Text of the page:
--United Pentacostal children in Illinois could not be compelled, against their religious beliefs, to wear what they thought were immodest gym clothes in the mandatory gym class at a public high school (IllDCt)
Then came Smith in 1990, SCt came close to reverting to its 19th
century-early 20th century view: States can enforce NEUTRAL, GENERALLY
APPLICABLE LAWS against any claims of free exercise.
USSCt held, for example, Oregon could enforce its laws to prevent peyote from being used in the religious ceremonies of Native Americans.
If generally applicable criminal law, no need to show a CSI and LRM (except in what Court called "hybrid" cases-- nonsensical exception necessary to get 5 votes for opinion-- way of saying "we're not overruling Yoder, the Amish case out of Wisconsin, or in unemployment compensation cases. At least one justice who wouldn't have gone along with Scalia's opinion if it overruled those earlier cases, so he did his best to carve out exception for them.)
--Jan, 1999, 9th Circuit Ct of Appeals (west coast) held that states cannot enforce housing laws against Christian landlords who refuse to rent to married couples because that free ex claims falls under the "hybrid" exception of Smith (free ex + taking issue). Other courts, however, reached the opposite conclusion in this type of case.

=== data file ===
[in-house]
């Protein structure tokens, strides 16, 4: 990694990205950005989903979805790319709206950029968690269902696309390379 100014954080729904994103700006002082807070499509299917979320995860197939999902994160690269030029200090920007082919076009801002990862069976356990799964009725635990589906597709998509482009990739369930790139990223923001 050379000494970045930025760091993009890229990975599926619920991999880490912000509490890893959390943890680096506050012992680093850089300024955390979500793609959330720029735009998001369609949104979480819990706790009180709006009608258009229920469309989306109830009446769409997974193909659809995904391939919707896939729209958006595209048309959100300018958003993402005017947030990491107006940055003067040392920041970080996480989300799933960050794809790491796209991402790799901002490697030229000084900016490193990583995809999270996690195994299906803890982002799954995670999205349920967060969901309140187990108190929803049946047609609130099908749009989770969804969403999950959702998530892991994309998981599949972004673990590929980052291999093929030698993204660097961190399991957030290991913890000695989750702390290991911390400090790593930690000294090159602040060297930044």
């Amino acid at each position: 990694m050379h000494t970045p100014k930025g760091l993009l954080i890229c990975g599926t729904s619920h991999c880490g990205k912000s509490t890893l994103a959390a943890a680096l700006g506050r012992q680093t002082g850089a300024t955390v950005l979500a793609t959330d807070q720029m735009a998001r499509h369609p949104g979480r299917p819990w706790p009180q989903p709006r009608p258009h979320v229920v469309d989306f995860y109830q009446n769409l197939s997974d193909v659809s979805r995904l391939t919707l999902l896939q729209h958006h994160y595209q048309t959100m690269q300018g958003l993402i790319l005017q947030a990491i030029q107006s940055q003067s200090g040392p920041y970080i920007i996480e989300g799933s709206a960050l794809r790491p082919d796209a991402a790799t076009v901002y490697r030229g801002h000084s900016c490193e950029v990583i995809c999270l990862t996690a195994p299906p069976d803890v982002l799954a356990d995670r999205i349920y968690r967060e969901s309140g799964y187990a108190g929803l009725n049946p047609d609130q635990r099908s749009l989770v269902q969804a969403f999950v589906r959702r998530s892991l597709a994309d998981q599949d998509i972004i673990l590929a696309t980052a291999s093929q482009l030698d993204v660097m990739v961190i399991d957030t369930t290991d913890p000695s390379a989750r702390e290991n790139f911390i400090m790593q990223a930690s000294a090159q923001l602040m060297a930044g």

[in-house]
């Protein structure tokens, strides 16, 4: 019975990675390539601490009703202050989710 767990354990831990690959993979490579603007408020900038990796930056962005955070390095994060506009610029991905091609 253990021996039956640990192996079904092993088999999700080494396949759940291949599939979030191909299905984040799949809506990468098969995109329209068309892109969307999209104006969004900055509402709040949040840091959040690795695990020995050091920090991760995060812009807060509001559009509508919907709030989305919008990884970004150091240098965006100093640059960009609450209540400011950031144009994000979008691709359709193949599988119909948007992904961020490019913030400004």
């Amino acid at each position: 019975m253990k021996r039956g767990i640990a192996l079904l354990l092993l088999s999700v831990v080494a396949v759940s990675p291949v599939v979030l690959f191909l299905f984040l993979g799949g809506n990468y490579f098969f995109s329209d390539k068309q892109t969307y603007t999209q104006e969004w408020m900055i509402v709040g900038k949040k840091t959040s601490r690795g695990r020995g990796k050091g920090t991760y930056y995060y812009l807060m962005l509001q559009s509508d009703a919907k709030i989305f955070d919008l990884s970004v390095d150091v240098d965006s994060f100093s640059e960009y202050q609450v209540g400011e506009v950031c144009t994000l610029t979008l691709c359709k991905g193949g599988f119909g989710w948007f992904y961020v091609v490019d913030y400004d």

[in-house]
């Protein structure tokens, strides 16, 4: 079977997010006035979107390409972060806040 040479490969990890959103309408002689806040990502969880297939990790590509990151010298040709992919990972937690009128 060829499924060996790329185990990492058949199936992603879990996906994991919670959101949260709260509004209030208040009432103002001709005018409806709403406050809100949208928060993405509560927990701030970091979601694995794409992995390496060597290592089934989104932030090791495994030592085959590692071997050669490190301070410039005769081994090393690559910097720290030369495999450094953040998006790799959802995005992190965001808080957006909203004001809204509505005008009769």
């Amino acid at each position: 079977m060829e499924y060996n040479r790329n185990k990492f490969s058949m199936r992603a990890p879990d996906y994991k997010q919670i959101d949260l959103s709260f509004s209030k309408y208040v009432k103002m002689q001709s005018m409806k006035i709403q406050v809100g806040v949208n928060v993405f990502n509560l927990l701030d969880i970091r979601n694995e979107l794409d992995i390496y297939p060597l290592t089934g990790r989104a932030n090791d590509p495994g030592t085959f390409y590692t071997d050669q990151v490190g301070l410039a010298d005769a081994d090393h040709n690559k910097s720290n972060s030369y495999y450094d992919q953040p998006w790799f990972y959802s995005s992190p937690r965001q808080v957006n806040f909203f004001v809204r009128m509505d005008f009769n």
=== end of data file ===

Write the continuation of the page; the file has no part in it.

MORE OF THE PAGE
Note: Still a violation of free exercise for state to TARGET religious conduct-- that is enact a law that applies only to religious exercise and is not generally applicable.
--States still cannot make it illegal to bow down in front of a golden calf, for example
--1993 SCt unanimously invalidated ordinance of Hialeah, Fla which made the "ritual killing" of animals illegal; law aimed at followers of Santeria religion who were killing goats and chickens as part of religious services (fine if city were to ban ALL killing of animals)
Finally, word about Federal RFRA: attempt by Congress to restore
the pre-Smith CSI and LRM test.
--Applied in Boerne, Texas case to prevent the city from enforcing its historic preservation ordinance against a Catholic Church that wanted to remodel and expand its 1923 mission-style church. When case got to SCt, however, Ct concluded that RFRA was unconstitutional-- that Congress lacked the power to pass such legislation and couldn't change SCt interpretations of federal Constitution
--As a result of City of Boerne v Flores, see efforts by states such as Missouri to adopt own versions of RFRA ( no concern about lack of power)
2. How would Missouri's RFRA change the law?